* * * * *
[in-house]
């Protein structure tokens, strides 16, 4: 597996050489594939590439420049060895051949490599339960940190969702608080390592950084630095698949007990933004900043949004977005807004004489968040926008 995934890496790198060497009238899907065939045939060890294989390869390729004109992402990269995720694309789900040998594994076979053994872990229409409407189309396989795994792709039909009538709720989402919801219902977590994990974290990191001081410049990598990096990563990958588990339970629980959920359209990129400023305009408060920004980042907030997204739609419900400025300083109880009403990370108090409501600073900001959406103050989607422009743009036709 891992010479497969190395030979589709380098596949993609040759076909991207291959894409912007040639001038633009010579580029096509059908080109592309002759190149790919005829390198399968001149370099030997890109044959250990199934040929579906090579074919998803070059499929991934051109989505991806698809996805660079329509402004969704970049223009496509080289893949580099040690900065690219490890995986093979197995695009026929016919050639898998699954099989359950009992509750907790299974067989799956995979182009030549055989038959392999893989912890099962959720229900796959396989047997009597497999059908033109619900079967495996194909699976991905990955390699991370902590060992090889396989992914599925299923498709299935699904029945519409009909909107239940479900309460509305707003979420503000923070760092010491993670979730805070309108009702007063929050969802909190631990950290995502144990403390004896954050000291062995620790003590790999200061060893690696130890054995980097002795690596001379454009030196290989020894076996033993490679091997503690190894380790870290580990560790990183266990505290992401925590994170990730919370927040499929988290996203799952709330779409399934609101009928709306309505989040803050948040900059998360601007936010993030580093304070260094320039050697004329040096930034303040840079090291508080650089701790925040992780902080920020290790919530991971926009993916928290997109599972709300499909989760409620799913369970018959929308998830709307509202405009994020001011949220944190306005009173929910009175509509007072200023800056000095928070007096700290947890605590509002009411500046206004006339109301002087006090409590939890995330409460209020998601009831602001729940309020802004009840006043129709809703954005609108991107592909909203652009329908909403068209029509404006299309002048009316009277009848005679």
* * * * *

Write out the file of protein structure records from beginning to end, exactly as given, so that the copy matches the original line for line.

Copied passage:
[in-house]
């Protein structure tokens, strides 16, 4: 597996050489594939590439420049060895051949490599339960940190969702608080390592950084630095698949007990933004900043949004977005807004004489968040926008 995934890496790198060497009238899907065939045939060890294989390869390729004109992402990269995720694309789900040998594994076979053994872990229409409407189309396989795994792709039909009538709720989402919801219902977590994990974290990191001081410049990598990096990563990958588990339970629980959920359209990129400023305009408060920004980042907030997204739609419900400025300083109880009403990370108090409501600073900001959406103050989607422009743009036709 891992010479497969190395030979589709380098596949993609040759076909991207291959894409912007040639001038633009010579580029096509059908080109592309002759190149790919005829390198399968001149370099030997890109044959250990199934040929579906090579074919998803070059499929991934051109989505991806698809996805660079329509402004969704970049223009496509080289893949580099040690900065690219490890995986093979197995695009026929016919050639898998699954099989359950009992509750907790299974067989799956995979182009030549055989038959392999893989912890099962959720229900796959396989047997009597497999059908033109619900079967495996194909699976991905990955390699991370902590060992090889396989992914599925299923498709299935699904029945519409009909909107239940479900309460509305707003979420503000923070760092010491993670979730805070309108009702007063929050969802909190631990950290995502144990403390004896954050000291062995620790003590790999200061060893690696130890054995980097002795690596001379454009030196290989020894076996033993490679091997503690190894380790870290580990560790990183266990505290992401925590994170990730919370927040499929988290996203799952709330779409399934609101009928709306309505989040803050948040900059998360601007936010993030580093304070260094320039050697004329040096930034303040840079090291508080650089701790925040992780902080920020290790919530991971926009993916928290997109599972709300499909989760409620799913369970018959929308998830709307509202405009994020001011949220944190306005009173929910009175509509007072200023800056000095928070007096700290947890605590509002009411500046206004006339109301002087006090409590939890995330409460209020998601009831602001729940309020802004009840006043129709809703954005609108991107592909909203652009329908909403068209029509404006299309002048009316009277009848005679």